After three days of interviews with prospective jurors, a jury has been seated in the case of a Hoonah man accused of killing two police officers. Fourteen men and women will hear the case of State of Alaska vs. John N. Marvin, Jr.
Marvin was arrested in late August 2010 after he allegedly shot Matt Tokuoka and Tony Wallace and then held other officers in a stand-off for about a day.
After three previous hearings to determine whether Marvin was mentally capable to assist his attorney with his defense at trial, jury selection officially started on Monday with 255 Juneau residents initially asked to report for jury duty. Of that, ninety potential jurors survived two long days of individual interviews about pre-trial media coverage and potential bias.
Based on comments made by prospective jurors, public defender Eric Hedland made a motion on Wednesday to change the venue or move the trial out of Juneau. But Superior Court Judge David George denied the motion, paving the way for peremptory challenges of potential jurors. Both the prosecution and defense took turns dismissing those who they thought would not be a good fit for the jury. Unlike an earlier round of juror disqualifications-for-cause, attorneys did not have to specify why each person was being let go.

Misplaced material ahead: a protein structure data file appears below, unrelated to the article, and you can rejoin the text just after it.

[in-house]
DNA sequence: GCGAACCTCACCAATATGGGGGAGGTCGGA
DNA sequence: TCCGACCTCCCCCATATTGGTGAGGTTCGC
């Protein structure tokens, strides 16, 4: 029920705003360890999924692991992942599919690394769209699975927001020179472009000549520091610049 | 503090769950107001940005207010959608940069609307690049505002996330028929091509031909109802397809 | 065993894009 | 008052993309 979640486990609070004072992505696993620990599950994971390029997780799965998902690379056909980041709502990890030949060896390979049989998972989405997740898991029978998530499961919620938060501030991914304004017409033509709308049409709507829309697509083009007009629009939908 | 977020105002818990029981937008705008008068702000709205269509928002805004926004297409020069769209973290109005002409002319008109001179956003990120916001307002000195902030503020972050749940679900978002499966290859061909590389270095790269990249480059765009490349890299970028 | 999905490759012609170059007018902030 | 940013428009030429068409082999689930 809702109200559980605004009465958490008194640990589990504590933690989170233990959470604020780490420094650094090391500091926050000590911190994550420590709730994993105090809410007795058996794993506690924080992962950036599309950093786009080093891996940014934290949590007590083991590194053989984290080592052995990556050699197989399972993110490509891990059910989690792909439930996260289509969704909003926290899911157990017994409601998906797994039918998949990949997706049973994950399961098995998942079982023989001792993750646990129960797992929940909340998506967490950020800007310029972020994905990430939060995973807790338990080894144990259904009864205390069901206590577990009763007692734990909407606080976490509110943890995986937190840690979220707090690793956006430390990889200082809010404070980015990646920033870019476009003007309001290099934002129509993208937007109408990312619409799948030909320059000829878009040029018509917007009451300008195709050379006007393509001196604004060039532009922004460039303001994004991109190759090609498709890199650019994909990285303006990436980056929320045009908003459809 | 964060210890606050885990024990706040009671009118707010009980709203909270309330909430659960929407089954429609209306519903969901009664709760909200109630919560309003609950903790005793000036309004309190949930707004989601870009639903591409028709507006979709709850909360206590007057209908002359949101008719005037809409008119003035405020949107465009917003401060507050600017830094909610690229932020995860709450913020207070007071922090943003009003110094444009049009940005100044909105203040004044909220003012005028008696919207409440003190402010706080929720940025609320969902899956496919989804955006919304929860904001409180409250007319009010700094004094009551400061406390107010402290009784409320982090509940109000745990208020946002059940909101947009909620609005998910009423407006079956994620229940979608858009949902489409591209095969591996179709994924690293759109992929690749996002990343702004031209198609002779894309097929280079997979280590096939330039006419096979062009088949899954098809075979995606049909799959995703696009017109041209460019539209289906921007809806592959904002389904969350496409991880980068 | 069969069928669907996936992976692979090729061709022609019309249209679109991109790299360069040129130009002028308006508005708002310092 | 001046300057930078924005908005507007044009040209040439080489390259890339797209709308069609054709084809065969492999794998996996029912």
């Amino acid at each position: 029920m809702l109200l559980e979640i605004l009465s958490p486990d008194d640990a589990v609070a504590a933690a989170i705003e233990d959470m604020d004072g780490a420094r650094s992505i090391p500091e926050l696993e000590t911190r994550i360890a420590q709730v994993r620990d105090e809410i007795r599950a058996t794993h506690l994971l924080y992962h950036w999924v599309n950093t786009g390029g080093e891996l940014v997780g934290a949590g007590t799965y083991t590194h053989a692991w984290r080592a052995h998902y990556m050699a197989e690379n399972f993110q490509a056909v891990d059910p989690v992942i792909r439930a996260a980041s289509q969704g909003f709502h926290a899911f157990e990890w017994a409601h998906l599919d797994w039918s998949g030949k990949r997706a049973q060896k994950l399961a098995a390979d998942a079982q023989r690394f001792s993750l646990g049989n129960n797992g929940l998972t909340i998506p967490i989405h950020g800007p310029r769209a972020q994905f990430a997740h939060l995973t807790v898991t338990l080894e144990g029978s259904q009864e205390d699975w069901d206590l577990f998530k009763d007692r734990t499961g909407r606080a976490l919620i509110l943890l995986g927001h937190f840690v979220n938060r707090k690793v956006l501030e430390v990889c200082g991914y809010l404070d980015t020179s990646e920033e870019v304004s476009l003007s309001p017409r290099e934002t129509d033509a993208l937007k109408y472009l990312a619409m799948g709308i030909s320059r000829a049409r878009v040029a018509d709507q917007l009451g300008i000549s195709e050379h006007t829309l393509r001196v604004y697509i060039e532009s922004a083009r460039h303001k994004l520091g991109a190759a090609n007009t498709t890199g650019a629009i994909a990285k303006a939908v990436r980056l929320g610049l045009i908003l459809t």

Check out KTOO’s live blog of Wednesday’s events here.
Opening arguments are scheduled for 9 a.m. Thursday morning.
- It aims to preserve Alaska Native culture by giving tribes and tribal organizations the ability to oversee local child welfare problems, rather than social workers coming in from outside their communities. That often results in children being removed from their communities.
- Dressed in full Gwich’in regalia, Potts recounted growing up in a modest dirt-floor hunting cabin in Eagle, losing someone close to suicide, and taking the conventions theme of strength in unity to get back to enjoying life again.
- The Juneau School District wants to consolidate its two high school football programs and cheer squads. Superintendent Dr. Mark Miller said at a press conference Thursday afternoon that the decision to send a formal request to the Alaska School Activities Association has been two years in the making.
- Three helmets, two hats, a headdress and a beaded shirt are from as far back as the 1600s to about 1890. They will be stored through the National Park Service, with access being granted to the Tlingit clans.